There’s been a lot discussion in the media the past few days about Jon Tester’s growing momentum in the campaign to unseat Senator Burns. I think a lot of the national analysis is still pretty superficial, focusing on the assumption that voters are turning away from Conrad Burns because of his connection to Casino Jack Abramoff, rather than coming to support Jon Tester’s candidacy. It’s a misguided, but common opinion:
Ramussen argues that Burns is in a lot of trouble, adding :
But, even though most Americans think the Abramoff lobbying scandal was little more than business as usual, Burns close ties to the convicted lobbyists has clearly hurt Burns in Montana."
The Washingon Post’s Chris Cillizaa says :
We have continue to believe that Burns’ late response to allegations of wrongdoing in connection with disgraced lobbyist Jack Abramoff have damaged him deeply in the minds of voters.
Human Events online blames Burns’ woes on Abramoff:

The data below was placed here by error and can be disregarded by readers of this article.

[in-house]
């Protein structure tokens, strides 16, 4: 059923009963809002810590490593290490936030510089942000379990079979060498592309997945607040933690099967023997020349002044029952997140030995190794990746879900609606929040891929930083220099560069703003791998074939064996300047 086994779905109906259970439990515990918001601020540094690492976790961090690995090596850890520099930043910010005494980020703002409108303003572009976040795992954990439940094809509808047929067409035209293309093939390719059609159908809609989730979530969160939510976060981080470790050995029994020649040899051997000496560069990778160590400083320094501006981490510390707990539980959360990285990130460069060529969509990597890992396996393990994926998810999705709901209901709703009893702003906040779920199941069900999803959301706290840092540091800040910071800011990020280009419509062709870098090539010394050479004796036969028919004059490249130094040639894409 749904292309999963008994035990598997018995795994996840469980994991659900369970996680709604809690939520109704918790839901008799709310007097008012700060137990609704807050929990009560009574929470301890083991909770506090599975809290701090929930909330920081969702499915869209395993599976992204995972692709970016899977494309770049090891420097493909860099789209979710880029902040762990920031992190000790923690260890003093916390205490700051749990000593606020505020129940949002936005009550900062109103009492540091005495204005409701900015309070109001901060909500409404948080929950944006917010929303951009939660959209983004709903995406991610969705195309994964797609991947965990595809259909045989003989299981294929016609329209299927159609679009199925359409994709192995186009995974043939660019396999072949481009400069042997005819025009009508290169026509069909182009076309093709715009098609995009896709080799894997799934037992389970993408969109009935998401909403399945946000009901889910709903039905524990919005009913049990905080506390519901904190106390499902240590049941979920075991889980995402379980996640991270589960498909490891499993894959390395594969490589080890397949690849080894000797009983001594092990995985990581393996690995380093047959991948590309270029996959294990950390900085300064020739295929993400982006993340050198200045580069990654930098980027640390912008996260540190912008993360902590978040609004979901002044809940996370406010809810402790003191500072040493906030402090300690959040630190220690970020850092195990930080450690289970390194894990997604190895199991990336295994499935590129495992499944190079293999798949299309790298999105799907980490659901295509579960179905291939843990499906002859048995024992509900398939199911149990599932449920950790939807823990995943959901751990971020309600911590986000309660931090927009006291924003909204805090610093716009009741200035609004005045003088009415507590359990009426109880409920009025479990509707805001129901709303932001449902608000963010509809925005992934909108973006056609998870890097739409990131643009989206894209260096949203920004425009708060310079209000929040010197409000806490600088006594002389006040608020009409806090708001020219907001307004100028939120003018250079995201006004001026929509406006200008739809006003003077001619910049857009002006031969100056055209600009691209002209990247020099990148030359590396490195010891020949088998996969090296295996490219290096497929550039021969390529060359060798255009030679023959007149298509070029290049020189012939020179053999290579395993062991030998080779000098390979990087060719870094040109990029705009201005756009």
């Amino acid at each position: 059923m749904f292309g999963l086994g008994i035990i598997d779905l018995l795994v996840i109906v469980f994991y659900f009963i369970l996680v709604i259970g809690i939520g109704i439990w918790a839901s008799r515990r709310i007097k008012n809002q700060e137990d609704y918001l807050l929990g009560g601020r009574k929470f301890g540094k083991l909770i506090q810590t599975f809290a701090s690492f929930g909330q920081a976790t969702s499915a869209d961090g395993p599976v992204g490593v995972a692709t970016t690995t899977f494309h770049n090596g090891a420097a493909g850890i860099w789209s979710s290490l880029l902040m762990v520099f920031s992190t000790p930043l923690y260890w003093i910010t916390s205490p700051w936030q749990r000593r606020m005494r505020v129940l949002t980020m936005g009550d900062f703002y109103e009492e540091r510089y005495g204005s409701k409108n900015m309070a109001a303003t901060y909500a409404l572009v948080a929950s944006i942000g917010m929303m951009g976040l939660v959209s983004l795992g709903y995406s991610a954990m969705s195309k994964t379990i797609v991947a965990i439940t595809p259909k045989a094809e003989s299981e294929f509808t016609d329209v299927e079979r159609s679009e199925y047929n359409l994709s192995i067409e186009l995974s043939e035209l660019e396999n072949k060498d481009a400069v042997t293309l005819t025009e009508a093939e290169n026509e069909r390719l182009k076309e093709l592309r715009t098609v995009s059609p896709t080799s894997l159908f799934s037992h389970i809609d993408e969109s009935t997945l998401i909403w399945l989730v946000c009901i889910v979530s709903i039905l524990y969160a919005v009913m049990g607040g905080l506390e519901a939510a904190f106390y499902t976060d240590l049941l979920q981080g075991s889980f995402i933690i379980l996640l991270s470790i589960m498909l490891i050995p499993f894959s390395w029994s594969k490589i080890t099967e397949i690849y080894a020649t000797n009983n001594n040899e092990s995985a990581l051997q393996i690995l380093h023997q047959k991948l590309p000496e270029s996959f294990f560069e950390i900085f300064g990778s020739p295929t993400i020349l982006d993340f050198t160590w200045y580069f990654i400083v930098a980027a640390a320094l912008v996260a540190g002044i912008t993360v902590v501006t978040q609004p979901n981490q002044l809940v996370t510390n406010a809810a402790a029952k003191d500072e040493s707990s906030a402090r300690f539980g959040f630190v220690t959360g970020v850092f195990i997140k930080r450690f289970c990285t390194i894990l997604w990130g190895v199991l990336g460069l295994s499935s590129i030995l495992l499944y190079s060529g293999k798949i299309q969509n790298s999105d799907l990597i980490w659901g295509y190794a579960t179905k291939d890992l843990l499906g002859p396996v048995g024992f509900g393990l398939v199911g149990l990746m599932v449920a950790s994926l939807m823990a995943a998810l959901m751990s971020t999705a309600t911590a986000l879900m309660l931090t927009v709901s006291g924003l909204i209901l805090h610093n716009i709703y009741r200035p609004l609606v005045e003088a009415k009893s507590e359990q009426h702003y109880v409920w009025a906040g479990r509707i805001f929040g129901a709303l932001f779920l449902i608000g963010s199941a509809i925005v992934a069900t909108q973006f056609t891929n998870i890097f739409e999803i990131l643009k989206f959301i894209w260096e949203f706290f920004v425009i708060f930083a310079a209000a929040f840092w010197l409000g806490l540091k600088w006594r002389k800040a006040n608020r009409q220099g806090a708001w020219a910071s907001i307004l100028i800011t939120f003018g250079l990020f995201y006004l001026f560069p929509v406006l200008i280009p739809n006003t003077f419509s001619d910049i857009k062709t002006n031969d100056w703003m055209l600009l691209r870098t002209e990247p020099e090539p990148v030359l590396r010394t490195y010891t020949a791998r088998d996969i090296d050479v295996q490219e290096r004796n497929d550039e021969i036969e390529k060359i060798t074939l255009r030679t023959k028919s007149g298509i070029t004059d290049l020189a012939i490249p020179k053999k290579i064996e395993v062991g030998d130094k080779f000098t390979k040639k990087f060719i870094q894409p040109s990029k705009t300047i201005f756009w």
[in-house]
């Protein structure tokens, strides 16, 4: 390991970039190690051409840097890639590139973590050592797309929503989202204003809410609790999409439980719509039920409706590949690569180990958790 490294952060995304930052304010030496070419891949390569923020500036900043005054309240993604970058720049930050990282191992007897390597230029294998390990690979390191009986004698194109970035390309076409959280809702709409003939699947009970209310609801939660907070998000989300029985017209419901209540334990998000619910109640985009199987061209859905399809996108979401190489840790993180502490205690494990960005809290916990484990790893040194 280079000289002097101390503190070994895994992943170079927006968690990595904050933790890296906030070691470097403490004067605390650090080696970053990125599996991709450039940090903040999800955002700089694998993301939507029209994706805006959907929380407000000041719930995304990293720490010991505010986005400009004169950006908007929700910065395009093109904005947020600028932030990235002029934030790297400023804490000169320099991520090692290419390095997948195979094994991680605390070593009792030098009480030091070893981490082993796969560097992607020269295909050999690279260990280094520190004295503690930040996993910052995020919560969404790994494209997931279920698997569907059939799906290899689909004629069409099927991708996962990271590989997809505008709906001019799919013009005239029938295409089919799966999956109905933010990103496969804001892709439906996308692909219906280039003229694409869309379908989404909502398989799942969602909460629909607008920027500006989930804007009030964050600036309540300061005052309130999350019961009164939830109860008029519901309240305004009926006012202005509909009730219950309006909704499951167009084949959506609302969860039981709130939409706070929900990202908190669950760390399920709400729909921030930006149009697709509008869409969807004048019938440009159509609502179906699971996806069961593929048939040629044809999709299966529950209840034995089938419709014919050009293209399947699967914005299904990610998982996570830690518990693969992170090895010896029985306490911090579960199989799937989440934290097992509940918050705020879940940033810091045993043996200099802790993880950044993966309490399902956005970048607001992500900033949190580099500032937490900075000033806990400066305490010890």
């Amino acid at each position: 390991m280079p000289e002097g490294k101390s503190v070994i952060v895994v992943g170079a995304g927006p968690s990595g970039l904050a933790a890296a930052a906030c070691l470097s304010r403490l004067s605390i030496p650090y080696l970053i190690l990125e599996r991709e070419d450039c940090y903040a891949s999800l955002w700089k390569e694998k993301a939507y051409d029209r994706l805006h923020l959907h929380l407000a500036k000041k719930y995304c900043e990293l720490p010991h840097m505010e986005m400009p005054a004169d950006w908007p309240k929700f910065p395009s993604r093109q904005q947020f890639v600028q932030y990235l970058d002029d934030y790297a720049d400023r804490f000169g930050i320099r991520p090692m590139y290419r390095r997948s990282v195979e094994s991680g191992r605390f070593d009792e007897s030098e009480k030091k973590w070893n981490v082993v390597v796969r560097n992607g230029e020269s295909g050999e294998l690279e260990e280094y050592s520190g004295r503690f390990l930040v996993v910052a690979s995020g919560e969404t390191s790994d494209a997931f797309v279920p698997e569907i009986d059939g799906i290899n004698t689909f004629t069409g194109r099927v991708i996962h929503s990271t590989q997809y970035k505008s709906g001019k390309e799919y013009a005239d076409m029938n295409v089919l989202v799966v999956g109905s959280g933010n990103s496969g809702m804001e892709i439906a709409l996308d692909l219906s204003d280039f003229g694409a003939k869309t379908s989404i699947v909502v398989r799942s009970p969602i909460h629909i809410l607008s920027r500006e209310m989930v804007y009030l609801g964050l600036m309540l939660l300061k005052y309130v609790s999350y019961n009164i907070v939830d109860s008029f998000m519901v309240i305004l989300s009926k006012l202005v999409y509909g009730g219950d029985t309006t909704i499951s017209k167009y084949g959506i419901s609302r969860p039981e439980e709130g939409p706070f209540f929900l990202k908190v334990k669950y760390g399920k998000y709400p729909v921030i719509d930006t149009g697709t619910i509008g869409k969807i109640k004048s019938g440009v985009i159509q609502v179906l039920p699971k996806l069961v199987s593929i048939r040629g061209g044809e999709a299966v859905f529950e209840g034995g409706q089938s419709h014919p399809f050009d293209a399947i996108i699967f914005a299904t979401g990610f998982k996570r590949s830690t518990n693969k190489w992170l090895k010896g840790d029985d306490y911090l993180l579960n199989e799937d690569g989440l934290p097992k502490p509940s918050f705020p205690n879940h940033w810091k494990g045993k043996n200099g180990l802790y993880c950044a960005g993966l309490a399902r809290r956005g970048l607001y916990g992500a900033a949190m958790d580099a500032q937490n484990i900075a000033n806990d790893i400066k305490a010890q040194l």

Conrad Burns, who had a surprisingly tough time withDemocrat Brian Schweitzer in 2000, has been hampered by his ties to Jack Abramoff and is down to John Tester 50% to 43% in the latest Rasmussen poll .
Look, Conrad Burn’s ties to Jack Abramoff are a reason to vote against him. He has undoubtedly sold out his Senate seat–and cheaply . But Abramoff doesn’t explain either the general sense of dissatisfaction Montanans are showing with Burns and failed Republican policies, or the excitement that ordinary Montanans are feeling about the Tester campaign.
I’ve been privately critical of the Tester campaign for not being more aggressive about making the Burns-Abramoff connection, but the strategy is sound. Allowing Tester to focus on his positive message about empowering ordinary people to improve their lives while Burns and the NRSC wallow in the filth of attack ads, has only made Tester’s candidacy stronger.
As long as the national media and national Republicans see this race as an election about Jack Abramoff, the better off Jon Tester will be. When he is elected in November, it will be because he offered a better plan for Montana, not because voters believed that Conrad Burns is a corrupt politician–even though he is.